Blogging is a 2-way street, so if your audience senses even for a moment that they named a 1-way street after you, your blog will not garner the attention that you seek. Because you also need to be an active participant. Blogging is a commitment. So if you’re not in it for the long haul, and give it the full attention it deserves, you may want to rethink why you want to blog in the first place.

Blogging is a written full length conversation without the luxury of a face-to-face interaction. So you’d better be writing about what you enjoy to fully benefit from this experience.

If you lack social grace, then, better to buy a ‘Miss Manners’ book of etiquette and brush up on how to ‘re-connect’ with people. Because, ‘blogging’ is very much a ‘people business’. Again… -just sayin’!

“Good luck & don’t forget to have ‘fun’ blogging!”


7 thoughts on “At a Glance ‘Blogging’ & ‘Micro-blogging’ (tweeting)

  1. I love how you absolutely draw people in with your one liners! Don’t worry about never “tweeting” at any age…I’m just fresh of 26 and had never even looked at Twitter…so The Tao of Twitter…was a whole movement for me in why it is a good idea to invest in…I believed it was something useless…and now I’m starting to come around! 😉 Great end to your blog for class! Hope you keep up with it!

    Liked by 1 person

    1. “Wow!” Thanks, Cassandra! I found this blog was limited to what we studied in class and I struggled with the content, because it really wasn’t the kind of content I wanted to write about in my blog. But, who says you can’t write more than one blog, right? I’m afraid my audience (the folks in this class) will disappear after this class ends, so I really want to transition it back to something that personally relates to me, my age, generation and the things I find interesting. But, I’m afraid to change it too much since I heard this blog was part of the capstone project for our masters program. Did you hear the same? Yeah! LOL! I’m a one-liner kind of personality! Thanks, again for all the kind words and support! Btw-I moved from Massachusetts to California at age 26! Been here ever since! But, I do miss “26”I have to admit! LOL! 😉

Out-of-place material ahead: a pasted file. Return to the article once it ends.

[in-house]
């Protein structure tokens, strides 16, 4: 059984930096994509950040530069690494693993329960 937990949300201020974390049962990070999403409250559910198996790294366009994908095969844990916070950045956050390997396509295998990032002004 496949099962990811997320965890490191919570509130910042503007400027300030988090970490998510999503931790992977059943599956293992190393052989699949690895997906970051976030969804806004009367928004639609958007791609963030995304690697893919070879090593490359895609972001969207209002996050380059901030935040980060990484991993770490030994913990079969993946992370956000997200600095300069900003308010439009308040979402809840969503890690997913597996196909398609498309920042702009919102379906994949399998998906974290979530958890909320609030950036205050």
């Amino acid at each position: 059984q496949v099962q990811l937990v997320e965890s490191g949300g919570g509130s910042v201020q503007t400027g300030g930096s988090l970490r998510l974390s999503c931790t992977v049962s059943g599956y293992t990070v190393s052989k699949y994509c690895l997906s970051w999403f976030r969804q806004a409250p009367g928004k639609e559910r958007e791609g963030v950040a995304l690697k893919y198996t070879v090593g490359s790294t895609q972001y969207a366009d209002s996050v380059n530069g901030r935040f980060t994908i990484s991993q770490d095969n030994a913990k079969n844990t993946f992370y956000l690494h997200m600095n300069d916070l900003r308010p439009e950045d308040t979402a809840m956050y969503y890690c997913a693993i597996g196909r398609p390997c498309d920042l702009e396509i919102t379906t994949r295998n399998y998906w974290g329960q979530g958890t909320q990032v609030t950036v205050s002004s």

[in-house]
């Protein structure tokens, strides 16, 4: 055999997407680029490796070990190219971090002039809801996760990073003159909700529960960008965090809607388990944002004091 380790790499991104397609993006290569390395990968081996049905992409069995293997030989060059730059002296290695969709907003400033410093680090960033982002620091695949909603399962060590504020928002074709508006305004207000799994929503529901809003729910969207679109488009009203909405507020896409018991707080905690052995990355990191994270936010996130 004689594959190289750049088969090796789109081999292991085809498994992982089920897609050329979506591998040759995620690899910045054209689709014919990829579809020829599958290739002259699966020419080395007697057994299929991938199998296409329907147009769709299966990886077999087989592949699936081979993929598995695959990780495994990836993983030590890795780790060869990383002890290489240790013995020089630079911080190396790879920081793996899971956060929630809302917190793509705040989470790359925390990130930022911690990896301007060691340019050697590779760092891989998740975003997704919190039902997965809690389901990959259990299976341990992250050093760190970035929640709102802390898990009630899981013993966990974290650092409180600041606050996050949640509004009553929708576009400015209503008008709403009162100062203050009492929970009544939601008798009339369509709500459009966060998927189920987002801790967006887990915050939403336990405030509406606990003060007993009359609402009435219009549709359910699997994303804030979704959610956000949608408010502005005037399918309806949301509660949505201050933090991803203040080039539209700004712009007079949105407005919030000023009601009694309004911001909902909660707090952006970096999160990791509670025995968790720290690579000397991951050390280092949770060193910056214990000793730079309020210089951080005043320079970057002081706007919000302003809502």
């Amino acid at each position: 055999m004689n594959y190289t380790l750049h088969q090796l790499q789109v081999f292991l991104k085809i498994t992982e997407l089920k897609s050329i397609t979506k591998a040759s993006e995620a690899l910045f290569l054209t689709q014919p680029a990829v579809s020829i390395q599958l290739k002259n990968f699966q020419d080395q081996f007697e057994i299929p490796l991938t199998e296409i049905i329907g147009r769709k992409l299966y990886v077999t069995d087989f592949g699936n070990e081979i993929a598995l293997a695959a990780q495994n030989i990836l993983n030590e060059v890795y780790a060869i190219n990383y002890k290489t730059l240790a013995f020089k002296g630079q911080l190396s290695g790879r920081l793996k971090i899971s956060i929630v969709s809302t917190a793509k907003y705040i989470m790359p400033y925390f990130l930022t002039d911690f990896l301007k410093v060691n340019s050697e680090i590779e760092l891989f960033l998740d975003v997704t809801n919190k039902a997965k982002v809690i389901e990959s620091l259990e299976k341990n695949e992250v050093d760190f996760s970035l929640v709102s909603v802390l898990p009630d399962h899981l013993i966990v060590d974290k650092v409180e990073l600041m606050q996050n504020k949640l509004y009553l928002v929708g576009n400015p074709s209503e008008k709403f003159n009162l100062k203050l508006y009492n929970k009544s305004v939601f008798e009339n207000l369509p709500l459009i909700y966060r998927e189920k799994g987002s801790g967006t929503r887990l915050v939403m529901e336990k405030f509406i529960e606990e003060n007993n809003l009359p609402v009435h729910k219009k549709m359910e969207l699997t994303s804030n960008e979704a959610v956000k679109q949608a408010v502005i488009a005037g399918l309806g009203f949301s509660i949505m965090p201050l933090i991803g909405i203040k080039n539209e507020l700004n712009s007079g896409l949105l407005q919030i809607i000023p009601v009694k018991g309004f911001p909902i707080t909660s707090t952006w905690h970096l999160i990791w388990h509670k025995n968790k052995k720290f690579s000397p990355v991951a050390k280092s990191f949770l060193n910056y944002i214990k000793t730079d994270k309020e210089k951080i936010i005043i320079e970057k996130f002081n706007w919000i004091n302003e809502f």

2. Hi Chapter2club,

      Another great blog. I love how I can really understand your personality through your writing. Maybe even a bit of sarcasm. Much like Cassandra and yourself, I never blogged or used Twitter before this class either. I was also uninterested in Twitter as a form of social media but now I understand its value. I love the tip about only using 2 hastags in a Twitter post. I also wrote about this in my blog this week. I guess most people did get the tip since you see so many posts with what looks like 100 hashtags. Anyway, it has been great to ready your blog throughout.

      Liked by 2 people

  2. Once again, I enjoyed reading this. I especially liked the blogging piece. Writing a blog is what scared me the most about this marketing class. I had set up a twitter account prior to the class, but I had never used it. I was so confused as to where to start. Mark Schaefer’s book helped me figure it out and I will have to look into his book about blogging. I hope you continue you on with your blog. I always look forward to the read!

    Liked by 1 person